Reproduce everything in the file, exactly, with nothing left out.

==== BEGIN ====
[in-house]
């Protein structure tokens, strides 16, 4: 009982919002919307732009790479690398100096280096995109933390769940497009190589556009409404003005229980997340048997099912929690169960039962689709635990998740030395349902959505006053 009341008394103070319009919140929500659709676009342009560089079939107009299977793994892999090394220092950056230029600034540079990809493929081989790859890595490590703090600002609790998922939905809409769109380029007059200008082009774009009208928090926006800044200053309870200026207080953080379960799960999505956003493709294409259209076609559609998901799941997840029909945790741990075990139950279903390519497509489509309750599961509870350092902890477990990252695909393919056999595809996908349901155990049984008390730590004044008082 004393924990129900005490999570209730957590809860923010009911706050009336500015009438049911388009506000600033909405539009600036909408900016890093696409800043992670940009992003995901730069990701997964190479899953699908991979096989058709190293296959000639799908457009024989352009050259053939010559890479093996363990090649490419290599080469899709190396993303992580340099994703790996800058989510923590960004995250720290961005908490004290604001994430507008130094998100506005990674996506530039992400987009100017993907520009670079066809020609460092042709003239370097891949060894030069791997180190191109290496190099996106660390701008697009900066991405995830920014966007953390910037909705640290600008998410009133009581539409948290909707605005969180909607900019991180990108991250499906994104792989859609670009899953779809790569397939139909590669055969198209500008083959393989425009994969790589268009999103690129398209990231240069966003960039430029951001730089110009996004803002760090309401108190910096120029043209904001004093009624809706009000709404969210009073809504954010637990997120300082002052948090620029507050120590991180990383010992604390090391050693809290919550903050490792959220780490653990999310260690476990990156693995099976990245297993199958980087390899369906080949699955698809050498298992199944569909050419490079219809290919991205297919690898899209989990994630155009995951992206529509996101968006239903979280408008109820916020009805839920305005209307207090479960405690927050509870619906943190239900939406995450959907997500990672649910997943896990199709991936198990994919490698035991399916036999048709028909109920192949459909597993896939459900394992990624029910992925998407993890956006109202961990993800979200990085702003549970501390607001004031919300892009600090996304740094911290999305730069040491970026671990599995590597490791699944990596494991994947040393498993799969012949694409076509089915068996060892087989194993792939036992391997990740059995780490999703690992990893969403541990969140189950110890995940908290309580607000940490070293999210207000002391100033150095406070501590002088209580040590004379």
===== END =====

[in-house]
């Protein structure tokens, strides 16, 4: 009982919002919307732009790479690398100096280096995109933390769940497009190589556009409404003005229980997340048997099912929690169960039962689709635990998740030395349902959505006053 009341008394103070319009919140929500659709676009342009560089079939107009299977793994892999090394220092950056230029600034540079990809493929081989790859890595490590703090600002609790998922939905809409769109380029007059200008082009774009009208928090926006800044200053309870200026207080953080379960799960999505956003493709294409259209076609559609998901799941997840029909945790741990075990139950279903390519497509489509309750599961509870350092902890477990990252695909393919056999595809996908349901155990049984008390730590004044008082 004393924990129900005490999570209730957590809860923010009911706050009336500015009438049911388009506000600033909405539009600036909408900016890093696409800043992670940009992003995901730069990701997964190479899953699908991979096989058709190293296959000639799908457009024989352009050259053939010559890479093996363990090649490419290599080469899709190396993303992580340099994703790996800058989510923590960004995250720290961005908490004290604001994430507008130094998100506005990674996506530039992400987009100017993907520009670079066809020609460092042709003239370097891949060894030069791997180190191109290496190099996106660390701008697009900066991405995830920014966007953390910037909705640290600008998410009133009581539409948290909707605005969180909607900019991180990108991250499906994104792989859609670009899953779809790569397939139909590669055969198209500008083959393989425009994969790589268009999103690129398209990231240069966003960039430029951001730089110009996004803002760090309401108190910096120029043209904001004093009624809706009000709404969210009073809504954010637990997120300082002052948090620029507050120590991180990383010992604390090391050693809290919550903050490792959220780490653990999310260690476990990156693995099976990245297993199958980087390899369906080949699955698809050498298992199944569909050419490079219809290919991205297919690898899209989990994630155009995951992206529509996101968006239903979280408008109820916020009805839920305005209307207090479960405690927050509870619906943190239900939406995450959907997500990672649910997943896990199709991936198990994919490698035991399916036999048709028909109920192949459909597993896939459900394992990624029910992925998407993890956006109202961990993800979200990085702003549970501390607001004031919300892009600090996304740094911290999305730069040491970026671990599995590597490791699944990596494991994947040393498993799969012949694409076509089915068996060892087989194993792939036992391997990740059995780490999703690992990893969403541990969140189950110890995940908290309580607000940490070293999210207000002391100033150095406070501590002088209580040590004379």